A: While most asthmatic women find their symptoms get better during pregnancy, some women do continue to suffer while they're expecting. If you're among them, you should know that there several medications that will not only keep you breathing comfortably, but are safe for your baby as well.
Women with mild asthma (a respiratory condition in which your airways narrow in response to triggers like chest congestion, allergies, stress, strong odors, cold air, or physical activity) can continue to use sprays like Breathaire or albuterol inhalers. If your asthma is more severe, you can use anti-inflammatory sprays like Nasalcrom or an inhaled steroid like Beclovent and Vanceril. In the rare event that your asthma can't be controlled with these meds, you may need an oral steroid like prednisone, which is also believed to be safe to take during pregnancy.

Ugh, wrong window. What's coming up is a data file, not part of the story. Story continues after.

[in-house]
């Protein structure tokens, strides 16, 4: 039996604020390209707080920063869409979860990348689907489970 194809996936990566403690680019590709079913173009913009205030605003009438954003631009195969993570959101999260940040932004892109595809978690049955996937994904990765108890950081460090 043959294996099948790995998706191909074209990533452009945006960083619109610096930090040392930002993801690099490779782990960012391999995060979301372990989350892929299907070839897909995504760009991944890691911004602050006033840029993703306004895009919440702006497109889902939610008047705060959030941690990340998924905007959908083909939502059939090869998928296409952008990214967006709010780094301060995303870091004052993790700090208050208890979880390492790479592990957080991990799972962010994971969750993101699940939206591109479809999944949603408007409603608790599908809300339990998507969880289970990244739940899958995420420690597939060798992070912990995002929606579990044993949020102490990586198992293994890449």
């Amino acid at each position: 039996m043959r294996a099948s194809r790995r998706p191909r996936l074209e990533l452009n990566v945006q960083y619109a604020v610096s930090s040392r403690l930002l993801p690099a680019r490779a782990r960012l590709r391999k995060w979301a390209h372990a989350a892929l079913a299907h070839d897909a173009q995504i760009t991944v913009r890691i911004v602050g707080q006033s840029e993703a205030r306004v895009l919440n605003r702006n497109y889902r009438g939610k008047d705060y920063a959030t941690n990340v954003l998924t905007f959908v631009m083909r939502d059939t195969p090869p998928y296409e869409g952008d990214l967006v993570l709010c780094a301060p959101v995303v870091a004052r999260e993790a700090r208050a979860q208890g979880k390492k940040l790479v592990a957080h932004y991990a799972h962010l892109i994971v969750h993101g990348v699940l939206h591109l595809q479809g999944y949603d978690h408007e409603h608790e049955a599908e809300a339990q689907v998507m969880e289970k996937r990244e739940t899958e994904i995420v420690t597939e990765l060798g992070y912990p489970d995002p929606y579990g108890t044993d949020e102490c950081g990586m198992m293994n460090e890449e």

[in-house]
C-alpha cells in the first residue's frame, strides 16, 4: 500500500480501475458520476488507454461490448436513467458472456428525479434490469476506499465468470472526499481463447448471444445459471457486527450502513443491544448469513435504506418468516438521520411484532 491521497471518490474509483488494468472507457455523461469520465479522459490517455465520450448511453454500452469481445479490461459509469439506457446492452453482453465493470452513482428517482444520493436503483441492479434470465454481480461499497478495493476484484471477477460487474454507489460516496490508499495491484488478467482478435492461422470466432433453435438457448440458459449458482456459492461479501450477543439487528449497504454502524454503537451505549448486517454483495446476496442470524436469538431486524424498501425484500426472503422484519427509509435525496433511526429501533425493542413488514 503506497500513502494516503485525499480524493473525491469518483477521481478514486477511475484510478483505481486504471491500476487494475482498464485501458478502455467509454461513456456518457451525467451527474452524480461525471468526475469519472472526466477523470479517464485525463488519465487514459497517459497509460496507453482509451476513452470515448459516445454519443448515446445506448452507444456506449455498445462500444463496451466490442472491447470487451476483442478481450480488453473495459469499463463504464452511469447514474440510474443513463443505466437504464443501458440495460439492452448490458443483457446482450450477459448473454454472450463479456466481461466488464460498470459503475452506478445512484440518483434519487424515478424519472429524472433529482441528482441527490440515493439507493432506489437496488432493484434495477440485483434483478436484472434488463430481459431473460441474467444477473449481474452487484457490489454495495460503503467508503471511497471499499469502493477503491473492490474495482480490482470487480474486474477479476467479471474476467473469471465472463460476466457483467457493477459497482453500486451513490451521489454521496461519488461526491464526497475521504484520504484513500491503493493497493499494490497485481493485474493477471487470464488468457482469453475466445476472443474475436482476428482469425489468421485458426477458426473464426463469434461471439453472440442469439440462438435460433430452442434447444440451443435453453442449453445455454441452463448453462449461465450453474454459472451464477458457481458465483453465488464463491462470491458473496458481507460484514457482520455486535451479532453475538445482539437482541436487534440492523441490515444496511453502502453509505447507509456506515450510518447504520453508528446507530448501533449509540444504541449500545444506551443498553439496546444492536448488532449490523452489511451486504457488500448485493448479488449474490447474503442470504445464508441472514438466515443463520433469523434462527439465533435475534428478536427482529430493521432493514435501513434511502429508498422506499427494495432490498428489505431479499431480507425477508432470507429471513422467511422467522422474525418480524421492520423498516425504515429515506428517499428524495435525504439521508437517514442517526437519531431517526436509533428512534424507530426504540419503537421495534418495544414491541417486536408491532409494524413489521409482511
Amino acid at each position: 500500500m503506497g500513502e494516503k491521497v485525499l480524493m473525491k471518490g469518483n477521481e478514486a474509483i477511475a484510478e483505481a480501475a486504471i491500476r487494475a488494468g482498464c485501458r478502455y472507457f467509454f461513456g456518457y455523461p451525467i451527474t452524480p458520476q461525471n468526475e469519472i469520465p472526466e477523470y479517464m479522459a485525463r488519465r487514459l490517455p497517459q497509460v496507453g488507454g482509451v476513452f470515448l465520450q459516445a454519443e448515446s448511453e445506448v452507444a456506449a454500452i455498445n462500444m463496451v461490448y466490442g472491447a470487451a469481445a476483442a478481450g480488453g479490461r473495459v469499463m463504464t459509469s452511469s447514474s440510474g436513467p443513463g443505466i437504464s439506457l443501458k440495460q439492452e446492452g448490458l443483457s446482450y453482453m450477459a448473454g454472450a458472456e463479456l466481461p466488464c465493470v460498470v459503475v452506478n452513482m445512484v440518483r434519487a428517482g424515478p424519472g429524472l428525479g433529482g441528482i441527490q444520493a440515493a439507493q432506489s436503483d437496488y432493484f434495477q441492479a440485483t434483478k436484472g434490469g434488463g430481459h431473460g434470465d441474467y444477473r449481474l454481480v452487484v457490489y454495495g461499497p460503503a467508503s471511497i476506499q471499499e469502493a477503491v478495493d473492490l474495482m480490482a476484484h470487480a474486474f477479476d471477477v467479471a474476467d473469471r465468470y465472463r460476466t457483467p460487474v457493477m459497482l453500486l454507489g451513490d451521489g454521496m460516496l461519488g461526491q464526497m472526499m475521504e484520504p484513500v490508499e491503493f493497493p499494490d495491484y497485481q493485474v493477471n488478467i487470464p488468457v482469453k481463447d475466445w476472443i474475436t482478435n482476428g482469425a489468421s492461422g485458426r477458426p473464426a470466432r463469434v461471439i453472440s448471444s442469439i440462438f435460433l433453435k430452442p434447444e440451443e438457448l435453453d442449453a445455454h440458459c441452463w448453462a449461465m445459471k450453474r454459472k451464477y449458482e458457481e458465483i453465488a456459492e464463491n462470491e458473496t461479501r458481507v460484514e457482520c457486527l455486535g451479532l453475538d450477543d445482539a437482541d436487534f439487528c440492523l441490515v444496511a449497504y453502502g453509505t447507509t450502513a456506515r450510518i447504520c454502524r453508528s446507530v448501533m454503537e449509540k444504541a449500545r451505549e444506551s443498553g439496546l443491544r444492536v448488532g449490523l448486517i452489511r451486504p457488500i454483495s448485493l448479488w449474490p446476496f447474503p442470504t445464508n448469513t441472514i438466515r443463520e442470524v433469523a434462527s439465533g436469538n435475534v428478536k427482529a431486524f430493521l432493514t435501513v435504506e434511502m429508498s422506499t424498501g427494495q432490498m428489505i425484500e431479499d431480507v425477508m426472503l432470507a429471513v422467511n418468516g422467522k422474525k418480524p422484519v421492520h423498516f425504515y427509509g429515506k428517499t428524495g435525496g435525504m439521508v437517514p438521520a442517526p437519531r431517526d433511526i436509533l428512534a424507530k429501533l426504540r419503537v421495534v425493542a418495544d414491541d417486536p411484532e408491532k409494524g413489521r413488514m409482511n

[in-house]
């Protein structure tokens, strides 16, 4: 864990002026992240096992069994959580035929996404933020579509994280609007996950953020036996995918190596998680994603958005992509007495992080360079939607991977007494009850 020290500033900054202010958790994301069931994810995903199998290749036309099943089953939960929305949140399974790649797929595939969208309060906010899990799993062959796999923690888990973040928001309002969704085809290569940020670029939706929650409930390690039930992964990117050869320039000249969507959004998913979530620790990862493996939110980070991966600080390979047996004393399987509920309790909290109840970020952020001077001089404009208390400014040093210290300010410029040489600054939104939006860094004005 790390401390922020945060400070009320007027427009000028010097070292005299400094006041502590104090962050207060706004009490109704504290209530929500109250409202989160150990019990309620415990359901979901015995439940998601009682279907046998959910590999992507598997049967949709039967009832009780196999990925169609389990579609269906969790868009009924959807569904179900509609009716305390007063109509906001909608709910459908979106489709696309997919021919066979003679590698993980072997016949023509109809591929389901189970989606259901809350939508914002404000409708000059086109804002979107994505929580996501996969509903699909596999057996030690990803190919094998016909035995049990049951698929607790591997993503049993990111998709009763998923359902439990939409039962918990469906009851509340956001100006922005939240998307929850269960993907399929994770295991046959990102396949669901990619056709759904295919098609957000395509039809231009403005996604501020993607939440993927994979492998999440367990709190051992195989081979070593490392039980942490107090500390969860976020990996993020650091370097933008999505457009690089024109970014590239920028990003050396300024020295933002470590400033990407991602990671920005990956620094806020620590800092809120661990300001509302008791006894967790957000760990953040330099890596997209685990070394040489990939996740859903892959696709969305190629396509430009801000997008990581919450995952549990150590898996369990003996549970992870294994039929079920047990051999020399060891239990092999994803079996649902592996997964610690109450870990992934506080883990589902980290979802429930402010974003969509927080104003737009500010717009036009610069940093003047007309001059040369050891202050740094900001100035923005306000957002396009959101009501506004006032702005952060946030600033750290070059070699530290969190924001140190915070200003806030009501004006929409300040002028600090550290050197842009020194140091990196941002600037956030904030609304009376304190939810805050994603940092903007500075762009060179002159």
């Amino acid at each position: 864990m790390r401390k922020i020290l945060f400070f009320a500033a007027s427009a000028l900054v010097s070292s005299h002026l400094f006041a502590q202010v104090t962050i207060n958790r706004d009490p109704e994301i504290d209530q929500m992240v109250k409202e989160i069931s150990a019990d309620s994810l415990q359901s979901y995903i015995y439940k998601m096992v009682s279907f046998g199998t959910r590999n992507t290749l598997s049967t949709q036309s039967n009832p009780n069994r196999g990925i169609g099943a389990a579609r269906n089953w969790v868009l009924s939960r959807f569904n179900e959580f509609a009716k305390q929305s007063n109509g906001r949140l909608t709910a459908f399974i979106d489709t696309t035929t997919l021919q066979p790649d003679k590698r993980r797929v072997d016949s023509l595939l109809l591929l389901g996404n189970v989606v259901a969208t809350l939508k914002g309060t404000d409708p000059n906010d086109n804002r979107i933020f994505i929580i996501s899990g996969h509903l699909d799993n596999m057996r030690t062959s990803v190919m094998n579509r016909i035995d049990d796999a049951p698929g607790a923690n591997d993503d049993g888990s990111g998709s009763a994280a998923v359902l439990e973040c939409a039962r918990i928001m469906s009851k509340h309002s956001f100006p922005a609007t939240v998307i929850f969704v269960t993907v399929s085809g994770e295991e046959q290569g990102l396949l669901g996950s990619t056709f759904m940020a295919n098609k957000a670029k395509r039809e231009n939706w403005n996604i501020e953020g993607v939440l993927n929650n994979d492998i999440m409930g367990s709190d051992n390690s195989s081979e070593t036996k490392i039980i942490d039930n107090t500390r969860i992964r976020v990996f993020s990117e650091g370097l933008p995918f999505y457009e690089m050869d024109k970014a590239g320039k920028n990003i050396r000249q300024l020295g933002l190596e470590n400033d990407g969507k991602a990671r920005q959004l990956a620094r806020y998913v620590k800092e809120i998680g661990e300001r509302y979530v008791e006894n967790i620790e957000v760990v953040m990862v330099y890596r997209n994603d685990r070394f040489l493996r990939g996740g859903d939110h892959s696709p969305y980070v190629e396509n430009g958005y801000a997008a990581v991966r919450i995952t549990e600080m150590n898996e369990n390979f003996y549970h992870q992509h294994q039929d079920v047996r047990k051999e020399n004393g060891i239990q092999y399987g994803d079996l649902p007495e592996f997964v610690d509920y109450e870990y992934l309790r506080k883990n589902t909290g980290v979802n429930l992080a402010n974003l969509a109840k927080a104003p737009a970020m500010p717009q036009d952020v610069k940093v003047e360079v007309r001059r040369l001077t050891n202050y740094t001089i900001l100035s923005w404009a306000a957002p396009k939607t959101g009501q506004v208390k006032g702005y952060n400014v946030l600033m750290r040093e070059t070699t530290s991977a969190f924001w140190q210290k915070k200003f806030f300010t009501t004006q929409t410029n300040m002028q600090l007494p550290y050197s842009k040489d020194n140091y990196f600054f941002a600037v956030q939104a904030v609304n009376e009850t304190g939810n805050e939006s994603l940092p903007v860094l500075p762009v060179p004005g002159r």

Although you may be reluctant to take any medications during pregnancy, it's healthier for your baby when your asthma is in check. Frequent attacks (where your airways become inflamed, tighten up, and produce excess mucus, leading to symptoms like wheezing, chest constriction, and shortness of breath) can reduce oxygen flow to your baby and result in complications like low birth weight, placental problems, and preeclampsia.
While you're pregnant, try to reduce the amount of medication you need by avoiding common asthma triggers. Steer clear of allergens like pet dander, dust, and secondhand smoke (a major asthma trigger). You should also consider getting a flu shot, since the flu often exacerbates asthma symptoms and leads to attacks. Many women worry that they will have an asthma attack while they are in labor. Rest assured this doesn't happen often, but if it does, it can be easily remedied with medication.